Editor’s Note: The team at NPI is very pleased to welcome Dominic Barrera to our staff. This is his first post for the Cascadia Advocate, concerning Monday’s forum on rent control at Town Hall Seattle.
Following the release of Seattle’s contentious HALA (Housing Affordability and Livability Advisory Committee) report, a debate on potential rent control legislation for the city was held Monday at Town Hall Seattle. First-term city councilwoman Kshama Sawant, who holds a Ph.D. in economics, joined progressive champion and outgoing city councilman Nick Licata arguing in favor of exploring options to stabilize rent hikes in the city. Speaking in opposition were real estate lobbyist Roger Valdez and Matt Manweller, a Republican Washington State Representative and political science professor from Ellensburg. The debate was moderated by former city councilman Peter Steinbrueck.
A diverse crowd that included landlords, students, workers, and elected officials filled the First Hill auditorium to capacity. The spattering of red campaign t‑shirts made it apparent that Sawant’s fiery supporters were out in force as well. Raucous cheers erupted following her every statement, and were sometimes paralleled by interjections or hissing aimed at Manweller or Valdez, both of whom too often ignored the nuanced debate at hand, choosing instead to lean on tired and overgeneralized clichés of market-suffocating government intervention.
Nick Licata opened by addressing the inevitable laissez-faire argument that the marketplace produces affordable options when it is allowed to work freely. “Is it working?” he asked. In a time when a majority of renters are paying more than a third of their income on rent, the obvious answer from either side of the argument would be a resounding “no.” Through building codes that protect neighborhoods and tax codes that promote development, Licata reasoned that the housing market is already supported by government interventions that work. As it stands, though, we have no way of addressing skyrocketing rents as a result of speculative price gouging. Housing construction in the city has been booming, yet prices have risen higher in Seattle than any other major American city since 2010, according to US Census data.
Despite the inflammatory rhetoric surrounding the issue, Kshama Sawant clarified that her proposal is just a part of a larger plan to stabilize the rental market by linking rent increases to inflation, rather than the outdated model of setting a price ceiling. Tailored policy approaches have been successfully implemented in major cities across the world in recent years. Still, some loopholes, such as those in San Francisco created by the Costa-Hawkins act, which exempts single family homes and condominiums from regulation even if they are being leased out, skew numbers in certain neighborhoods. While the ideas being discussed for Seattle would hardly result in the kind of state choke-hold on the market that some opponents claim, Sawant noted that even the slightest attempt to address rent increases of 30–100+% (that generally equate to economic evictions) will “bring down the entire might of the real estate lobby,” because even though developers and property owners would remain profitable, they would not be allowed to make the drastically inflated profits they enjoy today.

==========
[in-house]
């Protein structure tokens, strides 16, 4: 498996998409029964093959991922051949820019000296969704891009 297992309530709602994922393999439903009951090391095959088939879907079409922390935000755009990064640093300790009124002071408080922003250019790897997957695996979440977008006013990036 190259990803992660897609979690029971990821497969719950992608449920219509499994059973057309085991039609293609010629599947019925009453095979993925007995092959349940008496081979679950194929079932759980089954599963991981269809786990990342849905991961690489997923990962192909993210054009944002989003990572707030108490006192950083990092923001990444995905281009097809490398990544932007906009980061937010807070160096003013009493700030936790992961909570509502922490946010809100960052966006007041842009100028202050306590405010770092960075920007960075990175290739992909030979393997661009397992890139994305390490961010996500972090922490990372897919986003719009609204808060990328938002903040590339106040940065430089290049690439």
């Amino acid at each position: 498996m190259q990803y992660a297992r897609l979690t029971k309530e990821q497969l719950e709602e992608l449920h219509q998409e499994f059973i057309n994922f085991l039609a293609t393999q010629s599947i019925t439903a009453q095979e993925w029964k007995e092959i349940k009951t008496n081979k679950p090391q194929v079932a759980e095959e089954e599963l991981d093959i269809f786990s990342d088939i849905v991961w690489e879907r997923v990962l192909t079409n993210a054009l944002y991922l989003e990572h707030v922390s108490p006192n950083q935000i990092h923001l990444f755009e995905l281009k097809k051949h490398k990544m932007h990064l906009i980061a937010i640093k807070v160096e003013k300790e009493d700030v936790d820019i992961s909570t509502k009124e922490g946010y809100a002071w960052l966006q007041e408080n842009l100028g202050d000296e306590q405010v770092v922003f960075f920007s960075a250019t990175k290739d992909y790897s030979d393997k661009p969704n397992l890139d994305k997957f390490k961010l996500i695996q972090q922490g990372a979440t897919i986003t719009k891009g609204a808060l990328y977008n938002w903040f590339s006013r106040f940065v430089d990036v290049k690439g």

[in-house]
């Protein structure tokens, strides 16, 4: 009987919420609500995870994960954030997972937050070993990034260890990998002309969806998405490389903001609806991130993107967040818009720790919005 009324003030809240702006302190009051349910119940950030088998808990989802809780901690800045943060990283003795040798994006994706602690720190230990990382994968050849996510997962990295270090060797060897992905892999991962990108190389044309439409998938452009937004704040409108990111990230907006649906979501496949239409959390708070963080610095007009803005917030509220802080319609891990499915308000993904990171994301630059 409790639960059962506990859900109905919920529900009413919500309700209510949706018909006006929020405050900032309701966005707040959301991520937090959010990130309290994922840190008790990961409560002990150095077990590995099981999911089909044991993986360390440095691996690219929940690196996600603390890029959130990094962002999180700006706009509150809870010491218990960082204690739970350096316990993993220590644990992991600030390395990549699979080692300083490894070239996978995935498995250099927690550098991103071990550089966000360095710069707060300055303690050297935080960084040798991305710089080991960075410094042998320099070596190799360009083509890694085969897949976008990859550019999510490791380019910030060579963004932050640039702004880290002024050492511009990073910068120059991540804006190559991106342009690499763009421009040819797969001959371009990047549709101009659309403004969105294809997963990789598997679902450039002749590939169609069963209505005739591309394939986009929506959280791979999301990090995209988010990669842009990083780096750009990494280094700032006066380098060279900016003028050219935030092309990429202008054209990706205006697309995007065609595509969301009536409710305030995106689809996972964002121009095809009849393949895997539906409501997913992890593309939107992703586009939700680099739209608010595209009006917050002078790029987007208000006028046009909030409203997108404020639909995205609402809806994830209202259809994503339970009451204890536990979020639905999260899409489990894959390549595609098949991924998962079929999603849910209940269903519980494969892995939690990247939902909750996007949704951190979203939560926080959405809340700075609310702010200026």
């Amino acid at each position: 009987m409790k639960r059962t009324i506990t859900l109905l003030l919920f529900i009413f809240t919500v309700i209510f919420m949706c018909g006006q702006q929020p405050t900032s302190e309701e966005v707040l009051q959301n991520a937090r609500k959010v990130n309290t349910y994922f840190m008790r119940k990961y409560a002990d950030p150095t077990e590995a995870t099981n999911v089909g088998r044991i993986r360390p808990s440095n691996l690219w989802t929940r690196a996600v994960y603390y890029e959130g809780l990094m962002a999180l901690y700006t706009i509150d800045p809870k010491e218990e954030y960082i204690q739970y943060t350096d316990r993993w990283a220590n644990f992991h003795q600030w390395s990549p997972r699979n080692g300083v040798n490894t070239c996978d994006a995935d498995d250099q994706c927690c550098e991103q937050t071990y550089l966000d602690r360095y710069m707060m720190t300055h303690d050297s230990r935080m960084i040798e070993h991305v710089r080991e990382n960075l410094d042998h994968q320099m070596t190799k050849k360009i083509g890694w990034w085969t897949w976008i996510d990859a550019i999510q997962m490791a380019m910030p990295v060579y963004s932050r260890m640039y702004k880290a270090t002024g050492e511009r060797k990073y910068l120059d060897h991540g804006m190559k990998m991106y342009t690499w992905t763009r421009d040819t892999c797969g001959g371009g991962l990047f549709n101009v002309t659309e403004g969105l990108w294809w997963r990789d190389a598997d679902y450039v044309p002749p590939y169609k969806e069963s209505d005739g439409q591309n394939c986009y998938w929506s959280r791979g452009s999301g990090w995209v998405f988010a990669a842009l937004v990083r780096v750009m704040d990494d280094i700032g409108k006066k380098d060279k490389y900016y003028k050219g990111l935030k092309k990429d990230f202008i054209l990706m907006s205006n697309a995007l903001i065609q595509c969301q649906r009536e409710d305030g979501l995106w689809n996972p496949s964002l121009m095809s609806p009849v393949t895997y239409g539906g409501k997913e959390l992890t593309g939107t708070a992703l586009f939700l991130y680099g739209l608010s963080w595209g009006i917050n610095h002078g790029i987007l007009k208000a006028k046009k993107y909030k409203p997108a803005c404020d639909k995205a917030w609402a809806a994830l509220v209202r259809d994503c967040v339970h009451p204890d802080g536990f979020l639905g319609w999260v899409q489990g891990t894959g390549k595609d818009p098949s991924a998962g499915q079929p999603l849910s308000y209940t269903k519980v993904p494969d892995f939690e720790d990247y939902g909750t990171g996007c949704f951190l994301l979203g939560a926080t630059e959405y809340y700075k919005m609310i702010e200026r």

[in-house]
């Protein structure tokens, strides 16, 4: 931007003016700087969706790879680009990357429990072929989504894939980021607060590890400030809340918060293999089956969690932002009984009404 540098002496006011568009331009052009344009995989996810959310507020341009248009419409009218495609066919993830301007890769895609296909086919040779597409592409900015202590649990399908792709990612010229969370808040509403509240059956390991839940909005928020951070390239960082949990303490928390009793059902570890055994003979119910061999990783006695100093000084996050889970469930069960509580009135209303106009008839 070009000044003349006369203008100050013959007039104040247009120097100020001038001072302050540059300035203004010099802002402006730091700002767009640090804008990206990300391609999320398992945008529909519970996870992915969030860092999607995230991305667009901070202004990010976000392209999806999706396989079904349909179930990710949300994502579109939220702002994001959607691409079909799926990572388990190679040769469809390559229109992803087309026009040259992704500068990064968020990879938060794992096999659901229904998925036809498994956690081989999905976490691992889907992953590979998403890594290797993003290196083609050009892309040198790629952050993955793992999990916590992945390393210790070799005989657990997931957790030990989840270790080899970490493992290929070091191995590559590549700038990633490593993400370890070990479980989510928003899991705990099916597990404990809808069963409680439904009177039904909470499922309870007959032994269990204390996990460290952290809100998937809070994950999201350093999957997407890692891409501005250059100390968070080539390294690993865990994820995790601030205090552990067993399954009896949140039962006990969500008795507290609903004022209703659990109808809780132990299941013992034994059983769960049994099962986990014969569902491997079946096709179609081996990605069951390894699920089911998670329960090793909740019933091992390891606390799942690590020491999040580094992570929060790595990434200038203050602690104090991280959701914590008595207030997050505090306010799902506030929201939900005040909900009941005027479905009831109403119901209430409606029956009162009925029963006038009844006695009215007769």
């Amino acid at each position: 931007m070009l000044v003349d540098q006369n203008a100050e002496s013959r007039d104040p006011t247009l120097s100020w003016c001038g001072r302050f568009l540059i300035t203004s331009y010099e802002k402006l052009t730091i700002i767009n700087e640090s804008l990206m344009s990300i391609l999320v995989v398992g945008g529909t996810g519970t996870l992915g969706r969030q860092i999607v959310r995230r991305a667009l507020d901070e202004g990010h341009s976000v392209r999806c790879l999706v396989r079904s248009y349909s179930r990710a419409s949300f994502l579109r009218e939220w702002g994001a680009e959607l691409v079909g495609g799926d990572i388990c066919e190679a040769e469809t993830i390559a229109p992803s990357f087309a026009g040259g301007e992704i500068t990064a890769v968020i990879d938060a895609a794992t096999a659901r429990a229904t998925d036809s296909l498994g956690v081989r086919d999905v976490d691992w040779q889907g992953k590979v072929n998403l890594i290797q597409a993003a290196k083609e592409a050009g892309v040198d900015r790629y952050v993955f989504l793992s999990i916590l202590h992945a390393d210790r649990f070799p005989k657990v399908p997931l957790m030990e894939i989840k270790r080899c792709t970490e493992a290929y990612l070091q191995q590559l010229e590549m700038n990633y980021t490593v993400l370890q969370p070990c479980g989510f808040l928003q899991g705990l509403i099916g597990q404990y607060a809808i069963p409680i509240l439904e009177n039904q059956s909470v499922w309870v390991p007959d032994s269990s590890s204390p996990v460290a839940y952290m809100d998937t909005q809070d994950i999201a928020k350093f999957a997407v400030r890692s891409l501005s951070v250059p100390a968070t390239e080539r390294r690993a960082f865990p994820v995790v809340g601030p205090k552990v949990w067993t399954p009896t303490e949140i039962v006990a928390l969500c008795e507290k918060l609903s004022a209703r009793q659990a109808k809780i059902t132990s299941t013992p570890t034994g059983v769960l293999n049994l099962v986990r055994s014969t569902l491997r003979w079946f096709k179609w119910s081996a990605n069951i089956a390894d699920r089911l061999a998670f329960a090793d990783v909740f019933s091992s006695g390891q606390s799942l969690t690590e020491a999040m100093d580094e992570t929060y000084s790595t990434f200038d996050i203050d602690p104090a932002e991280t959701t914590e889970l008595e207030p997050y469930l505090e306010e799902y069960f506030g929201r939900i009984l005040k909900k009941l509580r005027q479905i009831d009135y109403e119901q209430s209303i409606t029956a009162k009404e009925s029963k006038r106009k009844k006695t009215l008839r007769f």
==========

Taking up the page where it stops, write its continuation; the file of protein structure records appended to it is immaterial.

Roger Valdez argued that rent control discourages commercial development and does nothing for new families moving to the city. With a somewhat brow-furrowing metaphor, he simplistically likened the affordable housing crisis to a bread shortage, saying in such a case “we would produce more, not impose price limits on the loaves we have.” The entire argument, he claims, is also “a waste of time,” as rent controls are not currently legal due to a statewide ban implemented by the legislature in 1981 following an earlier Seattle rent control movement. “We need solutions now,” he said, though the only specific he offered was a plan (also supported by Council member Sawant) to sell unused publicly-owned land to housing developers.
After a lecture about banishing ideology in favor of hard facts, Matt Manweller (who has never lived in Seattle) placed the blame for the shortage of affordable housing entirely on the City Council. He argued that land use and zoning regulations make real estate projects so costly that property owners have no choice but to charge such high prices. He cited the HALA report as supporting this point, saying the only way for Seattle to combat such dramatic price increases would be up-zoning and giving greater freedom to developers. Manweller also sees the city’s crackdown on micro-apartments as stifling innovation, arguing that the tiny dorm-style units brought affordable options to the market.